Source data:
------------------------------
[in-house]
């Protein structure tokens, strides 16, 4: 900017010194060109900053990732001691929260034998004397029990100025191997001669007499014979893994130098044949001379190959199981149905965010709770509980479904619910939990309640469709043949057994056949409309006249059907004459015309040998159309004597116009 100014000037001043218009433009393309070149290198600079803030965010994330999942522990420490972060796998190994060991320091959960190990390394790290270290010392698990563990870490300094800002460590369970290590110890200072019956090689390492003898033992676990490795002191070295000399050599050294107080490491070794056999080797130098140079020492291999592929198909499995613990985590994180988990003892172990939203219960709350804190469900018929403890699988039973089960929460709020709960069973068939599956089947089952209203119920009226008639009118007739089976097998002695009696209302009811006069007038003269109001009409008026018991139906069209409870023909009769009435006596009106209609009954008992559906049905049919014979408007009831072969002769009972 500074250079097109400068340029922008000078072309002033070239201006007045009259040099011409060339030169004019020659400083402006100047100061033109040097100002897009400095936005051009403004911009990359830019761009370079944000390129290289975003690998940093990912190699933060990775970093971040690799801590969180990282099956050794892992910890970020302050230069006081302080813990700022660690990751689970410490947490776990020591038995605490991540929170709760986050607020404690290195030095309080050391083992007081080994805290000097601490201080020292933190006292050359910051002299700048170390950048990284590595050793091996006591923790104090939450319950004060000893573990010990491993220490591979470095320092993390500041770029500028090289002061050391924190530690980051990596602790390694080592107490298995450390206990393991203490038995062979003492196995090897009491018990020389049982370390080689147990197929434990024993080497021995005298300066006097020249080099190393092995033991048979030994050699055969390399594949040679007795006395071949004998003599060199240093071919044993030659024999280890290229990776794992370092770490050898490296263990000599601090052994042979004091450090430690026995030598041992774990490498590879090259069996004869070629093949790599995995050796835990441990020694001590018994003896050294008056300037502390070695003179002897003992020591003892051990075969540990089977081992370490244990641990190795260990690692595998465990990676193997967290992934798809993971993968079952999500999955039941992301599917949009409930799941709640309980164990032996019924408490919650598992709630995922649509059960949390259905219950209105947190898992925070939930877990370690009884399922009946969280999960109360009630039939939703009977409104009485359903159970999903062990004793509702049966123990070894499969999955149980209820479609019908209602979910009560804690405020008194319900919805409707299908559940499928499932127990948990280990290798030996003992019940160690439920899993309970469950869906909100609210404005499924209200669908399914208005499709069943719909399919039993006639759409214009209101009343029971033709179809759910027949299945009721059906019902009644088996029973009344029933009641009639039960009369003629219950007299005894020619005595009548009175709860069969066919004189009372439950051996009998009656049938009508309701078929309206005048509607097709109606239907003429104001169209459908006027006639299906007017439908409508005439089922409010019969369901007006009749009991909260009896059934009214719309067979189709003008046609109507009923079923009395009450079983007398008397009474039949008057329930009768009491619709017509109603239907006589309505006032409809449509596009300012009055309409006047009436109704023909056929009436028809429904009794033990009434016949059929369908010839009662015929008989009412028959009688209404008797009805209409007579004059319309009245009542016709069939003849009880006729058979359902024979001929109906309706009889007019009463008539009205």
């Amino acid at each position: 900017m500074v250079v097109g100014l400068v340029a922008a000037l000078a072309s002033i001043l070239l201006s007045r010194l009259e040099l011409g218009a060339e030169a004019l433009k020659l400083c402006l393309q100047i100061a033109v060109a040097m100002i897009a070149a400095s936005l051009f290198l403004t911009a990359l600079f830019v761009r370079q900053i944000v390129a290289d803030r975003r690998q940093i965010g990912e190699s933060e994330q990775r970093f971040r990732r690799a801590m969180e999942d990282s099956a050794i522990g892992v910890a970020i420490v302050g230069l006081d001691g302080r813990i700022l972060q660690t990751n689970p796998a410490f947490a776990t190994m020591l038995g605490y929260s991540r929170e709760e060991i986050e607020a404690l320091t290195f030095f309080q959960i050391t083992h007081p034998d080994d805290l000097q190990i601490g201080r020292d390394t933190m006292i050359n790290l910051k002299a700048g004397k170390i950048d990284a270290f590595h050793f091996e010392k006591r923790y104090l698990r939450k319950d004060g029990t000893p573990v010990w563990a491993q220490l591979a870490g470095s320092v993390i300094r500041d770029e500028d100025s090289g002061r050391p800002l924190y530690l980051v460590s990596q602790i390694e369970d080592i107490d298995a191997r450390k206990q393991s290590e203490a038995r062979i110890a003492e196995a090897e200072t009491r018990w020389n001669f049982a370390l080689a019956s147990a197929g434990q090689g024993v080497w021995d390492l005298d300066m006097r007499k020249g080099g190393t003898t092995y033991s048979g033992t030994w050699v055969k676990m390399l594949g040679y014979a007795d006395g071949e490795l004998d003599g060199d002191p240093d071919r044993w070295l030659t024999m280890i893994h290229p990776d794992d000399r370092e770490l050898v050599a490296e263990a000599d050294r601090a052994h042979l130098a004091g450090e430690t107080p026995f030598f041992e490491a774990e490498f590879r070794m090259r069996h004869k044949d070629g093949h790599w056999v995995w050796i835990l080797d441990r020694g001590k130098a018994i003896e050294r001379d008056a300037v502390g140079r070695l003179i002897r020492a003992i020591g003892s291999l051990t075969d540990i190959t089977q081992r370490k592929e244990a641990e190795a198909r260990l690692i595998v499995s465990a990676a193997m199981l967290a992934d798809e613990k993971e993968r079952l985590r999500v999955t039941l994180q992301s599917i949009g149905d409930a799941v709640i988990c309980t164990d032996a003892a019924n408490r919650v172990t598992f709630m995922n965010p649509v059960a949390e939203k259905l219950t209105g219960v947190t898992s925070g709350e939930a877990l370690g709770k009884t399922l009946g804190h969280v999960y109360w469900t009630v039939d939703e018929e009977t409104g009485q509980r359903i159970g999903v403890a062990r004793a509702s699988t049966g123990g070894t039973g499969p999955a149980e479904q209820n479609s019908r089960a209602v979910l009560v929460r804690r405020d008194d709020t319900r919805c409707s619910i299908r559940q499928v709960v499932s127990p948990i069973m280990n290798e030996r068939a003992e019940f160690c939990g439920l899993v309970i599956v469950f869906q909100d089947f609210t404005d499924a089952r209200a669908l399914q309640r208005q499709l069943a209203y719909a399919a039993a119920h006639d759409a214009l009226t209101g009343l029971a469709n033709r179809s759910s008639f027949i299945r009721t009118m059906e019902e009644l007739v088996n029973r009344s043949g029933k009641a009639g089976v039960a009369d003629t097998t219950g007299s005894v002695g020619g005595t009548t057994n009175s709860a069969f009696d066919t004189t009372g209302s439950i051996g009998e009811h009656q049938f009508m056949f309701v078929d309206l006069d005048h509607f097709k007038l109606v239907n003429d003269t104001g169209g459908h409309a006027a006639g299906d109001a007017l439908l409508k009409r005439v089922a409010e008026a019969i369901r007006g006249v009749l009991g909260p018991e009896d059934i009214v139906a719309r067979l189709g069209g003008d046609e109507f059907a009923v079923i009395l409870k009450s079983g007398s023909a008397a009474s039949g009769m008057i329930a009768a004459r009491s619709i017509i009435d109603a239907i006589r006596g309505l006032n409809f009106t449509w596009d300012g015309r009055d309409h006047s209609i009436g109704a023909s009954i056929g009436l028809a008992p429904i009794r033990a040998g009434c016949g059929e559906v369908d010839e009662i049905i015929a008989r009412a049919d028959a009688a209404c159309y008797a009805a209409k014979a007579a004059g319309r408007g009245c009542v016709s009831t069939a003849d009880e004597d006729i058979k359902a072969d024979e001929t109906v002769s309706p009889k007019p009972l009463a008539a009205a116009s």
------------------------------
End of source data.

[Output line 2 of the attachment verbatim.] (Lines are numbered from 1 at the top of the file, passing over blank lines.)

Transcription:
């Protein structure tokens, strides 16, 4: 900017010194060109900053990732001691929260034998004397029990100025191997001669007499014979893994130098044949001379190959199981149905965010709770509980479904619910939990309640469709043949057994056949409309006249059907004459015309040998159309004597116009 100014000037001043218009433009393309070149290198600079803030965010994330999942522990420490972060796998190994060991320091959960190990390394790290270290010392698990563990870490300094800002460590369970290590110890200072019956090689390492003898033992676990490795002191070295000399050599050294107080490491070794056999080797130098140079020492291999592929198909499995613990985590994180988990003892172990939203219960709350804190469900018929403890699988039973089960929460709020709960069973068939599956089947089952209203119920009226008639009118007739089976097998002695009696209302009811006069007038003269109001009409008026018991139906069209409870023909009769009435006596009106209609009954008992559906049905049919014979408007009831072969002769009972 500074250079097109400068340029922008000078072309002033070239201006007045009259040099011409060339030169004019020659400083402006100047100061033109040097100002897009400095936005051009403004911009990359830019761009370079944000390129290289975003690998940093990912190699933060990775970093971040690799801590969180990282099956050794892992910890970020302050230069006081302080813990700022660690990751689970410490947490776990020591038995605490991540929170709760986050607020404690290195030095309080050391083992007081080994805290000097601490201080020292933190006292050359910051002299700048170390950048990284590595050793091996006591923790104090939450319950004060000893573990010990491993220490591979470095320092993390500041770029500028090289002061050391924190530690980051990596602790390694080592107490298995450390206990393991203490038995062979003492196995090897009491018990020389049982370390080689147990197929434990024993080497021995005298300066006097020249080099190393092995033991048979030994050699055969390399594949040679007795006395071949004998003599060199240093071919044993030659024999280890290229990776794992370092770490050898490296263990000599601090052994042979004091450090430690026995030598041992774990490498590879090259069996004869070629093949790599995995050796835990441990020694001590018994003896050294008056300037502390070695003179002897003992020591003892051990075969540990089977081992370490244990641990190795260990690692595998465990990676193997967290992934798809993971993968079952999500999955039941992301599917949009409930799941709640309980164990032996019924408490919650598992709630995922649509059960949390259905219950209105947190898992925070939930877990370690009884399922009946969280999960109360009630039939939703009977409104009485359903159970999903062990004793509702049966123990070894499969999955149980209820479609019908209602979910009560804690405020008194319900919805409707299908559940499928499932127990948990280990290798030996003992019940160690439920899993309970469950869906909100609210404005499924209200669908399914208005499709069943719909399919039993006639759409214009209101009343029971033709179809759910027949299945009721059906019902009644088996029973009344029933009641009639039960009369003629219950007299005894020619005595009548009175709860069969066919004189009372439950051996009998009656049938009508309701078929309206005048509607097709109606239907003429104001169209459908006027006639299906007017439908409508005439089922409010019969369901007006009749009991909260009896059934009214719309067979189709003008046609109507009923079923009395009450079983007398008397009474039949008057329930009768009491619709017509109603239907006589309505006032409809449509596009300012009055309409006047009436109704023909056929009436028809429904009794033990009434016949059929369908010839009662015929008989009412028959009688209404008797009805209409007579004059319309009245009542016709069939003849009880006729058979359902024979001929109906309706009889007019009463008539009205």